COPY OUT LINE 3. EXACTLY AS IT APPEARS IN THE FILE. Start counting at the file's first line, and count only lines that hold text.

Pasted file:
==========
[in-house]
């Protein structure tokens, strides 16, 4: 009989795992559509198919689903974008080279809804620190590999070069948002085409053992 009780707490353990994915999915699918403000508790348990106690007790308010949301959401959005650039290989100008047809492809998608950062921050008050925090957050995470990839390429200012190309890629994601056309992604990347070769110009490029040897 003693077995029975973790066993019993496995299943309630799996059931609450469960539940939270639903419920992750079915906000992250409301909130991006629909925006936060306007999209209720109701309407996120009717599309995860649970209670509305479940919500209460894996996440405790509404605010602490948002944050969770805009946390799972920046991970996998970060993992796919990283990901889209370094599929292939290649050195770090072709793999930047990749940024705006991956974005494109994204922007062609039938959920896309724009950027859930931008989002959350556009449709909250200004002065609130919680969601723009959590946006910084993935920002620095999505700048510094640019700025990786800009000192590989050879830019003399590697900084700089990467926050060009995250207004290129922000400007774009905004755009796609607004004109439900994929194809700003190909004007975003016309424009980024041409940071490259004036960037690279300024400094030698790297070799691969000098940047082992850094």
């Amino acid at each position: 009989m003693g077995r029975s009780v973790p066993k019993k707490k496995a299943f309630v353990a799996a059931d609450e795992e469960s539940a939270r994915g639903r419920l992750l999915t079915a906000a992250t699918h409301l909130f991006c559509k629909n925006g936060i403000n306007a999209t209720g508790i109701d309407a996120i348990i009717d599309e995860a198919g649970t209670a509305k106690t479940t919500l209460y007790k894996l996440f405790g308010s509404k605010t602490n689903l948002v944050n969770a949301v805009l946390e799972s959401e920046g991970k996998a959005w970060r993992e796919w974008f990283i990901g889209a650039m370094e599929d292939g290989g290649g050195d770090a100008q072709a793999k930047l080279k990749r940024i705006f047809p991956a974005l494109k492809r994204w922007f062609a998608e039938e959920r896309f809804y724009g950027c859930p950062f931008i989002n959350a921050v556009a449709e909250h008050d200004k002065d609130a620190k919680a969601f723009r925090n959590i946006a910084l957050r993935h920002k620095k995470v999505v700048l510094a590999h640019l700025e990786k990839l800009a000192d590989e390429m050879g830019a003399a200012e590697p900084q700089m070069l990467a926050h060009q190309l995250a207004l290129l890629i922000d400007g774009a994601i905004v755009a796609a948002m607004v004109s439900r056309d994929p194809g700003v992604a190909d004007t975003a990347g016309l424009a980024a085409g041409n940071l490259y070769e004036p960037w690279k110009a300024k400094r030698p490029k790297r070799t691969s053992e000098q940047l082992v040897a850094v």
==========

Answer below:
């Amino acid at each position: 009989m003693g077995r029975s009780v973790p066993k019993k707490k496995a299943f309630v353990a799996a059931d609450e795992e469960s539940a939270r994915g639903r419920l992750l999915t079915a906000a992250t699918h409301l909130f991006c559509k629909n925006g936060i403000n306007a999209t209720g508790i109701d309407a996120i348990i009717d599309e995860a198919g649970t209670a509305k106690t479940t919500l209460y007790k894996l996440f405790g308010s509404k605010t602490n689903l948002v944050n969770a949301v805009l946390e799972s959401e920046g991970k996998a959005w970060r993992e796919w974008f990283i990901g889209a650039m370094e599929d292939g290989g290649g050195d770090a100008q072709a793999k930047l080279k990749r940024i705006f047809p991956a974005l494109k492809r994204w922007f062609a998608e039938e959920r896309f809804y724009g950027c859930p950062f931008i989002n959350a921050v556009a449709e909250h008050d200004k002065d609130a620190k919680a969601f723009r925090n959590i946006a910084l957050r993935h920002k620095k995470v999505v700048l510094a590999h640019l700025e990786k990839l800009a000192d590989e390429m050879g830019a003399a200012e590697p900084q700089m070069l990467a926050h060009q190309l995250a207004l290129l890629i922000d400007g774009a994601i905004v755009a796609a948002m607004v004109s439900r056309d994929p194809g700003v992604a190909d004007t975003a990347g016309l424009a980024a085409g041409n940071l490259y070769e004036p960037w690279k110009a300024k400094r030698p490029k790297r070799t691969s053992e000098q940047l082992v040897a850094v």